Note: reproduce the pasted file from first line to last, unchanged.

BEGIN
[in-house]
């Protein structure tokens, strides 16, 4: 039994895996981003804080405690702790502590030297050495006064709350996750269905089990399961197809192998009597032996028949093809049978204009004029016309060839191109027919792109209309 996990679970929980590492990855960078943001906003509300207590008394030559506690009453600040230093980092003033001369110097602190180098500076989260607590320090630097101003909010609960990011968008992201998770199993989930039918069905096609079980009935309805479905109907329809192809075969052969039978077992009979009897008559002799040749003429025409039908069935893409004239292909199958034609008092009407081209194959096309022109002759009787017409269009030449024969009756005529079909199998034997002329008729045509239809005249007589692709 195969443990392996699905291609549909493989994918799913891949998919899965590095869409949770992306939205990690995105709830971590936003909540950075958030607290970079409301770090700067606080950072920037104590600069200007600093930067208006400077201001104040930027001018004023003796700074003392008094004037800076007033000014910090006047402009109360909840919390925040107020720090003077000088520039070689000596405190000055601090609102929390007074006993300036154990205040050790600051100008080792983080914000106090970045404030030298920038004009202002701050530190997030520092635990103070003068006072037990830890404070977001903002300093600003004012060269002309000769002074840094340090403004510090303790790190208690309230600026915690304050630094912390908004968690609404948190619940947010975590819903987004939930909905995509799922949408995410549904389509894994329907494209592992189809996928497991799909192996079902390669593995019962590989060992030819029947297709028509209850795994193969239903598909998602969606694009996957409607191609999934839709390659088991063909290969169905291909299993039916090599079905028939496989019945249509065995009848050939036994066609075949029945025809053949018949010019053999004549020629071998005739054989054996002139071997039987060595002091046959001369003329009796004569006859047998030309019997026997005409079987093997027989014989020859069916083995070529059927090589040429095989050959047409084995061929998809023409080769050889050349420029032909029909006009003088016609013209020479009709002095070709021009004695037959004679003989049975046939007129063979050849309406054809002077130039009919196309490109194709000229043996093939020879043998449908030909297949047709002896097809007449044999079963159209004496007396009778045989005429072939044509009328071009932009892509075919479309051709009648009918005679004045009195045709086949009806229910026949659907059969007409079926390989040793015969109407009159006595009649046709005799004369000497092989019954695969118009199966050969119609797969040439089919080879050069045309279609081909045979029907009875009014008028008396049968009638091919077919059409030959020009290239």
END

[in-house]
């Protein structure tokens, strides 16, 4: 039994895996981003804080405690702790502590030297050495006064709350996750269905089990399961197809192998009597032996028949093809049978204009004029016309060839191109027919792109209309 996990679970929980590492990855960078943001906003509300207590008394030559506690009453600040230093980092003033001369110097602190180098500076989260607590320090630097101003909010609960990011968008992201998770199993989930039918069905096609079980009935309805479905109907329809192809075969052969039978077992009979009897008559002799040749003429025409039908069935893409004239292909199958034609008092009407081209194959096309022109002759009787017409269009030449024969009756005529079909199998034997002329008729045509239809005249007589692709 195969443990392996699905291609549909493989994918799913891949998919899965590095869409949770992306939205990690995105709830971590936003909540950075958030607290970079409301770090700067606080950072920037104590600069200007600093930067208006400077201001104040930027001018004023003796700074003392008094004037800076007033000014910090006047402009109360909840919390925040107020720090003077000088520039070689000596405190000055601090609102929390007074006993300036154990205040050790600051100008080792983080914000106090970045404030030298920038004009202002701050530190997030520092635990103070003068006072037990830890404070977001903002300093600003004012060269002309000769002074840094340090403004510090303790790190208690309230600026915690304050630094912390908004968690609404948190619940947010975590819903987004939930909905995509799922949408995410549904389509894994329907494209592992189809996928497991799909192996079902390669593995019962590989060992030819029947297709028509209850795994193969239903598909998602969606694009996957409607191609999934839709390659088991063909290969169905291909299993039916090599079905028939496989019945249509065995009848050939036994066609075949029945025809053949018949010019053999004549020629071998005739054989054996002139071997039987060595002091046959001369003329009796004569006859047998030309019997026997005409079987093997027989014989020859069916083995070529059927090589040429095989050959047409084995061929998809023409080769050889050349420029032909029909006009003088016609013209020479009709002095070709021009004695037959004679003989049975046939007129063979050849309406054809002077130039009919196309490109194709000229043996093939020879043998449908030909297949047709002896097809007449044999079963159209004496007396009778045989005429072939044509009328071009932009892509075919479309051709009648009918005679004045009195045709086949009806229910026949659907059969007409079926390989040793015969109407009159006595009649046709005799004369000497092989019954695969118009199966050969119609797969040439089919080879050069045309279609081909045979029907009875009014008028008396049968009638091919077919059409030959020009290239």